W3C home > Mailing lists > Public > w3c-rdfcore-wg@w3.org > November 2001

RE: heading toward datatyping telecon

From: <Patrick.Stickler@nokia.com>
Date: Wed, 7 Nov 2001 15:04:18 +0200
Message-ID: <2BF0AD29BC31FE46B78877321144043114C076@trebe003.NOE.Nokia.com>
To: bwm@hplb.hpl.hp.com
Cc: w3c-rdfcore-wg@w3c.org

> I presume from the above we are considering the P option.  
> What the query would 
> actually return would be better represented as:
>    <#foo> <#intProperty>  _:lit:"0x12" .
> You are right that there is not sufficient information here 
> to deduce what 
> "0x12" means, but one could then query for the rdf:type 
> property of _:lit:"0x12" 
> which would return:
>    _:lit:"0x12" <rdf:type> <#hexProperty> .
> And that is sufficient.  Eh? :)

Yes. I was actually not considering the P option, but
fearing that the response would have been:

    <#foo> <#intProperty>  "0x12" .

I.e., no way to get to 

    _:lit:"0x12" <rdf:type> <#hexProperty> .

As for the P option, just how does one then get the lexical
form from the label? Is the label is a new construct of the
RDF Graph itself? Or do I have to parse the nodeID to get it?

If I have to parse the nodeID to get it, and if the goal
of the label is to compress the graph with regards to
literals, then why not just use a URV. Very tight, and portable
beyond the RDF space.


    <#foo> <#intProperty> <xxx:hexInteger:0x12> .

Done. No need for two separate queries. Got rid of even
one more arc. Data type tightly bound to lexical form.
Doesn't get in the way of inferred bindings, etc.


> Now querying for representation properties of _:anon we get
>    _:anon  <#hexInteger> "0x12" .
> which would seem to be sufficient.

The problem I have with this approach is that it mixes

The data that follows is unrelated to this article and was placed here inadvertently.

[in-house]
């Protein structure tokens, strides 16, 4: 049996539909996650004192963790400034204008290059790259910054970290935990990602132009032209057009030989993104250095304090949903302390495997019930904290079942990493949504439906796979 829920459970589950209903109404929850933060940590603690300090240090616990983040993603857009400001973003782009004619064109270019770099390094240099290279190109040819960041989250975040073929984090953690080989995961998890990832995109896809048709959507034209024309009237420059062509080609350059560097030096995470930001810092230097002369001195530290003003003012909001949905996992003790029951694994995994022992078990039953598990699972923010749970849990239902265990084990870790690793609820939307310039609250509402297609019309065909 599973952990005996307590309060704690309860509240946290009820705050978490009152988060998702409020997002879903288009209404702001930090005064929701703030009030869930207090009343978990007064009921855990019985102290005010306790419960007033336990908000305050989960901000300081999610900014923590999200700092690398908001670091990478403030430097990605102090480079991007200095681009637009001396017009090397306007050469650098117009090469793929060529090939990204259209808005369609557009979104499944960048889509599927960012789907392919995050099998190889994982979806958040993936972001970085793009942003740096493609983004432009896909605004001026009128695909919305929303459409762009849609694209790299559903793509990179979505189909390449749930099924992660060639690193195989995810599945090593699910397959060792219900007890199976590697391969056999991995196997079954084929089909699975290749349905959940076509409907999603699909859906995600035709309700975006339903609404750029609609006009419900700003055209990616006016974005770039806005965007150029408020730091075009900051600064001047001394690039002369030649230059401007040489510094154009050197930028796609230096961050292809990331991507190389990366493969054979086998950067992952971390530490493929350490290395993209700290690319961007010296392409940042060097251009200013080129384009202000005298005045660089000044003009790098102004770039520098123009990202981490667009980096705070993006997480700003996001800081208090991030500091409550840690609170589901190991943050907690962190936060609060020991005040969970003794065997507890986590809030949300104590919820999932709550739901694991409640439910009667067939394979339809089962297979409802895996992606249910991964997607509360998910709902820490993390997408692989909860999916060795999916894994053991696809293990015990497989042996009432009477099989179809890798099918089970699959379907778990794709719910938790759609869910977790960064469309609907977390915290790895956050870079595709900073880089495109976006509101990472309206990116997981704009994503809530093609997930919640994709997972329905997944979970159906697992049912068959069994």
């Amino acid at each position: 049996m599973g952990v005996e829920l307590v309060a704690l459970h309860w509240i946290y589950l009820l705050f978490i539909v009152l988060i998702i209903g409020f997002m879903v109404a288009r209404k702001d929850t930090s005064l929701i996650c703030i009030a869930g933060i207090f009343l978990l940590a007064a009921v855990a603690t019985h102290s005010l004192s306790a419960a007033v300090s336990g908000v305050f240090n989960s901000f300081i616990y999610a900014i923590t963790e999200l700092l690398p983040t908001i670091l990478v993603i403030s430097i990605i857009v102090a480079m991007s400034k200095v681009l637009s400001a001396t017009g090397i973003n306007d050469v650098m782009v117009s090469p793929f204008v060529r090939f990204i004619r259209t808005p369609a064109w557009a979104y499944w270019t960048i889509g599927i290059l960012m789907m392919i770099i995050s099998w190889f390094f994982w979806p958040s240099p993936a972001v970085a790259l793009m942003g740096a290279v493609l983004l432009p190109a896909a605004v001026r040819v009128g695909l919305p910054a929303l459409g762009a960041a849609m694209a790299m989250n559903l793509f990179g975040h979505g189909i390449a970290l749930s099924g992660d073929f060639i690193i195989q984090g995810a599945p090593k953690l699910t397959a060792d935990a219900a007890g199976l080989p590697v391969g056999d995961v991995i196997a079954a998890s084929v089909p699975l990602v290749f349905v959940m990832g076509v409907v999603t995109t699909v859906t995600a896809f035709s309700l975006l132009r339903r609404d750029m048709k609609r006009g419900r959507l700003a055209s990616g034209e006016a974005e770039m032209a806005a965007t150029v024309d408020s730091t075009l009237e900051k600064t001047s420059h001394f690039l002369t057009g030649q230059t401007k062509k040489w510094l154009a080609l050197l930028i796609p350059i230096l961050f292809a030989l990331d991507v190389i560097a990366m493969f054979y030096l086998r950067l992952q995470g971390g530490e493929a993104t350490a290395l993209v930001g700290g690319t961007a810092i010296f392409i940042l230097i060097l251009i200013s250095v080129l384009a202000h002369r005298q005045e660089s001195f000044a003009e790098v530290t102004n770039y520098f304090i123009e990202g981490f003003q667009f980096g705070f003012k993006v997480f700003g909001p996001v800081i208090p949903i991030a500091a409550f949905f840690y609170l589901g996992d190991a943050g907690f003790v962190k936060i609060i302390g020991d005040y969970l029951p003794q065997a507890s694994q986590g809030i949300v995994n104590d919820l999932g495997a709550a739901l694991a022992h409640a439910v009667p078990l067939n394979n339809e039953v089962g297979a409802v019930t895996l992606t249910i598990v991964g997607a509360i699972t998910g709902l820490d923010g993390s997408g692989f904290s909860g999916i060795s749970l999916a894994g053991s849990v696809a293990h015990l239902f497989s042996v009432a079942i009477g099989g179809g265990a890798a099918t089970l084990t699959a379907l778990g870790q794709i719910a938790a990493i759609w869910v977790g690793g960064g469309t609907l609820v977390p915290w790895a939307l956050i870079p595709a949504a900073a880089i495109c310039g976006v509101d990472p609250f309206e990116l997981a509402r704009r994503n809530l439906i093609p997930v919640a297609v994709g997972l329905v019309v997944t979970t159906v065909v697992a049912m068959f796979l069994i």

the datatype classes with property classes -- maybe that's
not such a big deal, but something in my gut doesn't like

I think it is because I'm expecting to get

    _:anon  rdf:value "0x12" .
    _:anon  rdf:type  <#hexInteger> .

The fact that the type is "hidden" in the property seems
less clean to me. Of course, that's just a subjective
impression, but ...

I can see that both the P and S approaches are trying to
reduce the number of arcs/nodes in the graph and make the
relationship between literal and type tighter, but both
seem equally successful and unsuccessful. P makes the type
relation clear but "hides" the lexical form in a label
that I can't see how I get at in the graph apart from
extracting it from the nodeID. S makes the lexical form
clear but hides the type semantics behind property semantics,
which could be confusing. Both shrink the graph the same

The X approach shrinks the graph even more, and apart
from having to parse the URV, keeps the type and lexical
form explicit. So I guess I see it as being better, but
of course, I'm grossly biased ;-)

> Finally, thanks again for taking the trouble to provide a 
> concrete example.  It 
> communicated so much better to me, and possibly others in the 
> WG, what you meant.

You're welcome.


Received on Wednesday, 7 November 2001 08:04:26 UTC

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